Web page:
The Ongoing Debate Over Family Values

June 20, 2012
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2012 Presidential candidate Mitt Romney will fight for conservative traditional family values in all aspects, including marriage, which he says as president he would preserve the Marriage Act and promote a federal amendment that defines marriage as between one man and one woman. And he does not seem to care how the American people feel about it. Photo Credit: catholicnewsagency.com

The current state of affairs in Washington and Hollywood has everyone from Presidential candidates to Hollywood stars to the local grocers attempting to identify themselves in some way with the buzz words related to family values. Whether it’s the “war on women” or the “war against traditional marriage,” most Americans feel a need to align themselves with some cause against perceived attacks on their own value system. On both sides of the family values issue, people claim victim status as well as a form of moral superiority against their “oppressors.” In the end, who is right? Likely, the answer falls somewhere in the middle.


When it comes to mainstream media, the conservative movement has long claimed it is ostracized for its “traditional” values system, to the point that Brent Bozell started the Media Research Center. Their mission statement says, "a group of young determined conservatives set out to…prove — through sound scientific research — that liberal bias in the media does exist and undermines traditional American values…” As evidence, critics point to movies like 2008’s MILK, which tells the story of Harvey Milk, the first openly gay person to hold public office in California. According to a review conducted by the conservative ChristianAnswers.net, “…the film carries a heavy bias against those opposing the gay movement that climaxes in 1977 with Milk’s election and ultimately his assassination in 1978. This is the greatest problem with this film: its bias.”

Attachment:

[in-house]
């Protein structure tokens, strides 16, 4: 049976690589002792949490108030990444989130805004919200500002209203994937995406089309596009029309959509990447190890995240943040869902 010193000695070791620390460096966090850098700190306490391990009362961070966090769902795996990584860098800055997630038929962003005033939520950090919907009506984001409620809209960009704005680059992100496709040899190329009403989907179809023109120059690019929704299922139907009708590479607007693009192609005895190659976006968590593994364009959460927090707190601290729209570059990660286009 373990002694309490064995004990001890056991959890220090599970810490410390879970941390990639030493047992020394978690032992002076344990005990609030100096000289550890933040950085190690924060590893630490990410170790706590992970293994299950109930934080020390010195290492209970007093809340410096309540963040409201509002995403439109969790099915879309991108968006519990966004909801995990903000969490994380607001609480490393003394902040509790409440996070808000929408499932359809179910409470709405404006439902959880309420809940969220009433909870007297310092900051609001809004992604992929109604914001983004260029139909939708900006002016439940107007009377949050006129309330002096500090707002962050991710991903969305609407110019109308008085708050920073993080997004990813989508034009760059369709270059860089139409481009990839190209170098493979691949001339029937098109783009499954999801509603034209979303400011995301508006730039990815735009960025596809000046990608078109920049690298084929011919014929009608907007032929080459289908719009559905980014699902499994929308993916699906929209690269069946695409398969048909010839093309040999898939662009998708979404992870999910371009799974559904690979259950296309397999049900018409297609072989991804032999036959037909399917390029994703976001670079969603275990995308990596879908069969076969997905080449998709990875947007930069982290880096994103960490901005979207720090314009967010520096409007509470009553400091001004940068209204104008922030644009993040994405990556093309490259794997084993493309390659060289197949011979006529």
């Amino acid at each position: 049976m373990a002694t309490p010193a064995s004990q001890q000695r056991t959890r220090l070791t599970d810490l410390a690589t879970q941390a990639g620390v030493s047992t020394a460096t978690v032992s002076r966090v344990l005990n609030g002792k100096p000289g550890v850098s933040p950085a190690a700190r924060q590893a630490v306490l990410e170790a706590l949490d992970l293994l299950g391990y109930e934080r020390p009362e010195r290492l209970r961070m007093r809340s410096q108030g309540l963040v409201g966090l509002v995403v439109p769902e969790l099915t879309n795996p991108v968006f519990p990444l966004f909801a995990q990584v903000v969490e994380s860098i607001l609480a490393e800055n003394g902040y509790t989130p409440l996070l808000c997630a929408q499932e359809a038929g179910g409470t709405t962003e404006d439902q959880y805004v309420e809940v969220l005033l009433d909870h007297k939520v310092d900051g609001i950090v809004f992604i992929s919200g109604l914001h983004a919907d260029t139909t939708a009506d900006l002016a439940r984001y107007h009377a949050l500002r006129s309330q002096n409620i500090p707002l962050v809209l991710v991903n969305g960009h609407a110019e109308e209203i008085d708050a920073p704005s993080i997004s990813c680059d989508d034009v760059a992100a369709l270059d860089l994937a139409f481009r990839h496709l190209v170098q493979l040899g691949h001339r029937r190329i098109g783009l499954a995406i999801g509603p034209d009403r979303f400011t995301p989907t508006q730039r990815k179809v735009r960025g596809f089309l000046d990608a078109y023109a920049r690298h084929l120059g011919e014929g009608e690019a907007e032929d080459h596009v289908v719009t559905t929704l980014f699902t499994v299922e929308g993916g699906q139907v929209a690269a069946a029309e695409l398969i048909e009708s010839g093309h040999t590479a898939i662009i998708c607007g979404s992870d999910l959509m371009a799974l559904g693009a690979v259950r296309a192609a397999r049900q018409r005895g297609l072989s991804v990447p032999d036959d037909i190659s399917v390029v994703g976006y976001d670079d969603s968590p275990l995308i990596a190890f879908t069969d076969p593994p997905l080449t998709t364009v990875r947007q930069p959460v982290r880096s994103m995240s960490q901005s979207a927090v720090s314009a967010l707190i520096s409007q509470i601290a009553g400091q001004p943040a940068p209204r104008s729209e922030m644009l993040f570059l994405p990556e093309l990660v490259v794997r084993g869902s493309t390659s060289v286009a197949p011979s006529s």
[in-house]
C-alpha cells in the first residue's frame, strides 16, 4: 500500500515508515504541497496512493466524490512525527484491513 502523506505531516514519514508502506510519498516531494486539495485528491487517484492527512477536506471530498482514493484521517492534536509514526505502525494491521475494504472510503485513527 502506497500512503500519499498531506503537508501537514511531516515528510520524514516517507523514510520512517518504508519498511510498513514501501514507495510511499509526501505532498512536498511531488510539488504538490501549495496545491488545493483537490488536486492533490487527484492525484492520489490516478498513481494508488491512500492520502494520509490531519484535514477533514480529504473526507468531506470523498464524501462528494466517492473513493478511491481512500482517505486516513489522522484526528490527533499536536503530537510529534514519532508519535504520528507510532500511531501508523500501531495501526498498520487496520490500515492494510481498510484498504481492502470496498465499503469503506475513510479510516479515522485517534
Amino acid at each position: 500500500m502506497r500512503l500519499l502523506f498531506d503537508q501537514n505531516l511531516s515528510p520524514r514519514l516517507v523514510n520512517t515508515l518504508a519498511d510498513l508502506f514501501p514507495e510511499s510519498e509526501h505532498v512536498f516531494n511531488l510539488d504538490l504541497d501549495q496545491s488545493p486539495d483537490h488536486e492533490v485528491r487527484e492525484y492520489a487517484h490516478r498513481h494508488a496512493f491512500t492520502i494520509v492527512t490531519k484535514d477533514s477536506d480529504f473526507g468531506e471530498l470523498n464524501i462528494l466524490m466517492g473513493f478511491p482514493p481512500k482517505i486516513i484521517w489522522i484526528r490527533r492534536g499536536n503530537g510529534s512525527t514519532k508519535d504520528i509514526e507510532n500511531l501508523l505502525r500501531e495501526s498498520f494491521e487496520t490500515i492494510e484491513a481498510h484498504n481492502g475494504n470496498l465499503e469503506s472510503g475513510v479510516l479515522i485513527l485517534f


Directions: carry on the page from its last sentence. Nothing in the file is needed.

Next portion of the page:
While prominent conservative groups try to claim that the media is against them, nontraditional value systems, such as tax incentives are openly attacked in legislation. In 2010, Florida attempted to pass a law allowing 75 million dollars in tax breaks to qualified filmmakers who make “family-friendly” movies in the Sunshine State. The bill qualifies “family-friendly,” as “…suitable for viewing by children age 5 or older…and do not exhibit or imply any act of smoking, sex, nudity, nontraditional family values, gratuitous violence, or vulgar or profane language.” In this case, advocates of same sex unions and gay adoptive parents easily have a more substantial complaint against media and political bias.


More recently, Christians, through the US Conference of Catholic Bishops, claimed that employer provided contraception is a matter of religious freedom while also preaching that gay couples have no civil rights. At the same time, secularist groups such as the Freedom From Religion Foundation calls for its mission statement to reflect its own moral values and openly attempts to silence religious speech. So who is right?


Penn Jillette, a self-proclaimed atheist, might have found a little bit of balance while speaking with interviewer Billy Hallowell of The Blaze. “My definition, for my children…is that I don‘t want my son to not hit my daughter when I’m watching, because he’s afraid of being punished. I don‘t want him to not hit his sister when I’m watching, because he’ll be rewarded. I want him to not hit his sister, because hitting people is wrong.” Now, that is a philosophy most people can accept and respect.